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God Vs Virtue Essay

1264 words - 6 pages

Our present-day notion of the separation of church and state is different than the Founders’ vision of the role of religion in our democratic republic, government, and public life. The conditions we live in today do not call for the stretching of the original meaning and it is not an improvement, it takes away our liberties and goes against the First Amendment. Even though many of our articles we were required to read this week say that religion is necessary for morality I respectfully disagree, you do not need to believe in a god to have morals you just need to be virtuous.
The Founding Fathers wanted to have a nation that was run on a religious base but they did not want to limit that ...view middle of the document...

The government wants to keep it separate but in turn is making it the reverse of what it should have been; they are trying to “protect” us from religion. The Founders thought to separate church and state not religion and politics. I do not think that the government should be trying to stretch the meaning of the first amendment, there is no need. The First Amendment reads, “Congress shall make no law respecting an establishment of religion or prohibiting the free exercise thereof,” (p 330, 2008) The Federal government was prohibited from establishing a single national denomination above all others and the free exercise clause meant the federal government could not interfere with the individual right and conscience to freedom of worship. They are trying to take religion out of public life whereas according to Matthew Spalding the “founders did favor government encouragement and support of religion in public laws, official speeches, and ceremonies, on public property and in public buildings, and even in public schools” (p 312, 2008.) Do I agree that we need to have religion to have morals? No, I do not. Herb Silverman quoted Abraham Lincoln in American Religion Undermines American Values, “When I do good, I feel good; when I do bad, I feel bad. This is my religion” (p 323, 2008.) I love this; because you do not need to go to church or believe in a god to have a good moral standing and I know many who do not and are better people than some “religious” persons I know. Just because you believe in god does not make you virtuous. In the same article he speaks of a time someone asked him if he ever thinks of murder, rape, or committing any other atrocities that he thought he could get away with just because he did not believe in god. This to me seems like this “Christian” has had these fleeting thoughts of harm and being bad because if you do not believe in god than you do not have to face your maker in the end. Silverstein replied with him hoping that the person continues to believe in god with an attitude like that because it seems to be what keeps him from committing those crimes. Benjamin Franklin had been quoted many times throughout the book so far and I agree with him when he says, “Only a virtuous people are capable of freedom.” He does not say only religious people, but virtuous; of high moral standards.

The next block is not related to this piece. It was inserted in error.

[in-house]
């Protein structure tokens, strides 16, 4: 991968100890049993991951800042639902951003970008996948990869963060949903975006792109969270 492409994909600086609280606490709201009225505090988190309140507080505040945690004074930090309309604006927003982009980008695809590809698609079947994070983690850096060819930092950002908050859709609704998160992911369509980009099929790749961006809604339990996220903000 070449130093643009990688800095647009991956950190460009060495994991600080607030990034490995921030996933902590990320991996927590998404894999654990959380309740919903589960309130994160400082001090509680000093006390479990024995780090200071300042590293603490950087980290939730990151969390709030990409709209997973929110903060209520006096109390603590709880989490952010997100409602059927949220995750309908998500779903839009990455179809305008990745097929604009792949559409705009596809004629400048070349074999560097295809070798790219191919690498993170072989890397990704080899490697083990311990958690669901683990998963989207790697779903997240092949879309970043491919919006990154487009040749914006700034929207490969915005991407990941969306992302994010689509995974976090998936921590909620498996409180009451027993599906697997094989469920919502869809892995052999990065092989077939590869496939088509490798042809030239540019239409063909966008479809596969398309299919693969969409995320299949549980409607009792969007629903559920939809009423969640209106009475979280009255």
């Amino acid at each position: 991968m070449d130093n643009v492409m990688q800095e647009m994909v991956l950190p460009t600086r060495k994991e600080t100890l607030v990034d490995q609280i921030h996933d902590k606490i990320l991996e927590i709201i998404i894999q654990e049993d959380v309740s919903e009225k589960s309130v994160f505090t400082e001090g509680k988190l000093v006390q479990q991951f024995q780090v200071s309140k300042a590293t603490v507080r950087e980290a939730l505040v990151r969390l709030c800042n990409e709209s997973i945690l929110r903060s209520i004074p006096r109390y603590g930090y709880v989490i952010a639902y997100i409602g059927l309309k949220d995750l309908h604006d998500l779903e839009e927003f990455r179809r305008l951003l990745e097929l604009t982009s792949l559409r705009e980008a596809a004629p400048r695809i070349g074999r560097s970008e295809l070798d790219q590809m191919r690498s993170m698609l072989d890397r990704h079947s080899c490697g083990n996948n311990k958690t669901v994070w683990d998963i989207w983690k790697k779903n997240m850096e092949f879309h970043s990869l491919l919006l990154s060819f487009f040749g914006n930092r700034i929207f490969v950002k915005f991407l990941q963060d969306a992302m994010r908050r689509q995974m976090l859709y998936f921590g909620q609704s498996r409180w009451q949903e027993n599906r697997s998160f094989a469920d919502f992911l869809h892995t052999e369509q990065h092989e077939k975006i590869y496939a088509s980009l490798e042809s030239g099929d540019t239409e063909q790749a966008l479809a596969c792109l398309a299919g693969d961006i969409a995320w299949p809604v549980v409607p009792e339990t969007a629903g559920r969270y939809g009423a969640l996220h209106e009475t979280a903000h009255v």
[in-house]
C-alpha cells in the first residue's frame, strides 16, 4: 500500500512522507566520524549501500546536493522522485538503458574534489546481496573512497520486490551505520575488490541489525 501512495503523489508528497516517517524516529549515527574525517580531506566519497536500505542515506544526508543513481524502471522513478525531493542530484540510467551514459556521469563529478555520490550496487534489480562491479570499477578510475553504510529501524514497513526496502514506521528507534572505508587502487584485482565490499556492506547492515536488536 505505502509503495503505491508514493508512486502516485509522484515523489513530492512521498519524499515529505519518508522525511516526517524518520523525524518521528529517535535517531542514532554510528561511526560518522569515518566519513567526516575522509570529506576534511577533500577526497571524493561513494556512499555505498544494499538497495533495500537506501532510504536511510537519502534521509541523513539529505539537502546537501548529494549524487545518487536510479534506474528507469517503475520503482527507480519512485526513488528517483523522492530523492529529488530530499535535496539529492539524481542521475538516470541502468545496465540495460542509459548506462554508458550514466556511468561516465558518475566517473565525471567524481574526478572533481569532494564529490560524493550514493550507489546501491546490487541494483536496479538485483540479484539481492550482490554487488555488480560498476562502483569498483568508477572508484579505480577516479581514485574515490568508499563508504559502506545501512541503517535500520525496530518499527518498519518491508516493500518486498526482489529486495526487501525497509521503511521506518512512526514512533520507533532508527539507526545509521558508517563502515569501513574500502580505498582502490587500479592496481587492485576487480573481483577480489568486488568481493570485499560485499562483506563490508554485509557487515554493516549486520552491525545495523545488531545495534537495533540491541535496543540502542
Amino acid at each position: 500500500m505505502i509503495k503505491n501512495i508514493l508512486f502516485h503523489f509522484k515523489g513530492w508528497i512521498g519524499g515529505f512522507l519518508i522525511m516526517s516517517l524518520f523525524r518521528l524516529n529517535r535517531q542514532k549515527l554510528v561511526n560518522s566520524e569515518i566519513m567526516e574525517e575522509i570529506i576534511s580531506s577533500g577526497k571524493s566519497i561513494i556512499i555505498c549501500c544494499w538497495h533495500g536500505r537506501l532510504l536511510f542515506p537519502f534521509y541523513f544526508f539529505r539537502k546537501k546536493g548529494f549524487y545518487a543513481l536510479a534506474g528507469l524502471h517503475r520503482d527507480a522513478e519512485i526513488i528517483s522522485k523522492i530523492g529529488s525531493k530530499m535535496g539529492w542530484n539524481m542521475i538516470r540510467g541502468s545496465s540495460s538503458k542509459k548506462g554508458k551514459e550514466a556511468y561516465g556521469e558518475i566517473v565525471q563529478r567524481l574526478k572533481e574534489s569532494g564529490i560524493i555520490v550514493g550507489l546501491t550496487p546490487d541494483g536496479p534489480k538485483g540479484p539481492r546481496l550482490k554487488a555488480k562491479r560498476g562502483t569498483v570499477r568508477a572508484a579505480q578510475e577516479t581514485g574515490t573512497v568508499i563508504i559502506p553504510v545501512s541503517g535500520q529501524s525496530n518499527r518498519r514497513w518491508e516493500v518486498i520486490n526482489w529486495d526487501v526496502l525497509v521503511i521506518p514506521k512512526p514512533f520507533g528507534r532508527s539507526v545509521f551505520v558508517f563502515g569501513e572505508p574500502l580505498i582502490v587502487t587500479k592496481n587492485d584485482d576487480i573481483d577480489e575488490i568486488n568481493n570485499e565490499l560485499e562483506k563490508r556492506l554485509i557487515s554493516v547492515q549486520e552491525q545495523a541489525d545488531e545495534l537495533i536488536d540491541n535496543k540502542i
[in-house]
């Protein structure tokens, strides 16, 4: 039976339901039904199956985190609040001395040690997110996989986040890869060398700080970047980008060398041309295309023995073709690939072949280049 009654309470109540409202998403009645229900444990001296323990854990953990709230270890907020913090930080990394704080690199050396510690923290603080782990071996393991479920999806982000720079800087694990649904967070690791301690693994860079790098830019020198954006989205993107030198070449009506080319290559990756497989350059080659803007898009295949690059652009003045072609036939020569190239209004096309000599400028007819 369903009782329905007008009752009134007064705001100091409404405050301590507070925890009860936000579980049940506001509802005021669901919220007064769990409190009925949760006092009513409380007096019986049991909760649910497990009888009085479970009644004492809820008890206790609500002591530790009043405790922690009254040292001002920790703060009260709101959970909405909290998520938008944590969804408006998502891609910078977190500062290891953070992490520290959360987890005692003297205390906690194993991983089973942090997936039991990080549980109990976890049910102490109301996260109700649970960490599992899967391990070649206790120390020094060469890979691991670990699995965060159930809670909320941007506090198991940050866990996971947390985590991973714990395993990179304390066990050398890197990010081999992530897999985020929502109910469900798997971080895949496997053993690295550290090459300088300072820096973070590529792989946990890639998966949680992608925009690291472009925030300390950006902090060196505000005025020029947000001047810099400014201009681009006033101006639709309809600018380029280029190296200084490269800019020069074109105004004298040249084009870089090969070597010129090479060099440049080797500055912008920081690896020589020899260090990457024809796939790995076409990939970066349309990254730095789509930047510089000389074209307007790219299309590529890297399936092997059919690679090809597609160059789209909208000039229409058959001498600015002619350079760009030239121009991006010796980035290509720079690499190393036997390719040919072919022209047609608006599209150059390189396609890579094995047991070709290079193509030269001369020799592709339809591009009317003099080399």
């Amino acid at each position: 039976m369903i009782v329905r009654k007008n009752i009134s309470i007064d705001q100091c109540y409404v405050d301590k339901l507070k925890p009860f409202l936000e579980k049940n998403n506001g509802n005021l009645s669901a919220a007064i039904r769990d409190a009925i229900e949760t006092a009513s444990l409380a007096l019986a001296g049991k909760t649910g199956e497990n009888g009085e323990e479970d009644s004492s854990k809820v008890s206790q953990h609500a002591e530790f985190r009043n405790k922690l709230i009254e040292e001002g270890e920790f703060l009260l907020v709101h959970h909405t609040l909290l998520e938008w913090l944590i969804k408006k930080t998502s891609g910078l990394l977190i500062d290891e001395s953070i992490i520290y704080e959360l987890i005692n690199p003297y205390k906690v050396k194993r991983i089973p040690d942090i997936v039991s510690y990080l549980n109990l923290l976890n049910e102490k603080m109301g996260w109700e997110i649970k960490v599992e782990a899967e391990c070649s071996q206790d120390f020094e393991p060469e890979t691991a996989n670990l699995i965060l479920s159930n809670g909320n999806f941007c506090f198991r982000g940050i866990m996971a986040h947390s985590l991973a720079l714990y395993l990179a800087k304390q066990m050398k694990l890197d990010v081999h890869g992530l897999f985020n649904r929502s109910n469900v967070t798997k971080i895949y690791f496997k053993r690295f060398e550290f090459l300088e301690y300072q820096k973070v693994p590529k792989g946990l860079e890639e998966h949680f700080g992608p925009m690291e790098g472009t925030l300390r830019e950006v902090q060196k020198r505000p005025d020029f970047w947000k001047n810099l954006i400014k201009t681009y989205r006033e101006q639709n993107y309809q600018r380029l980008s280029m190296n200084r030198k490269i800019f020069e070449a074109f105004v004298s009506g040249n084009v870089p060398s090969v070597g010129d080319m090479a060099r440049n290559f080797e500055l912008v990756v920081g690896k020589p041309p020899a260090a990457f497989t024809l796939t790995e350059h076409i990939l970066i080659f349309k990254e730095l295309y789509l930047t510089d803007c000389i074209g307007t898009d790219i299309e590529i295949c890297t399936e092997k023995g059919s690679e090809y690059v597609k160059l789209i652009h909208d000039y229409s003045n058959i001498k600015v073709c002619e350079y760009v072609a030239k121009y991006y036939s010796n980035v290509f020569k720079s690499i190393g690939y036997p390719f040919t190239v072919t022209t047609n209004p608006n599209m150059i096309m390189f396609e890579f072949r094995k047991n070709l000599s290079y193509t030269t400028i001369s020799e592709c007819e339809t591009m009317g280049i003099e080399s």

In the companion book Edward Rauchut points out that among those who framed the first amendment, “eight were Episcopalians, eight were Congregationalists, two Roman Catholics, one Methodist, two Quakers, one was a member of the Dutch Reformed Church and only one was a deist” (Companion Book, p 95, 2008.) This goes to show that we were built on a wide range of views and religions and that even though we believed in different...

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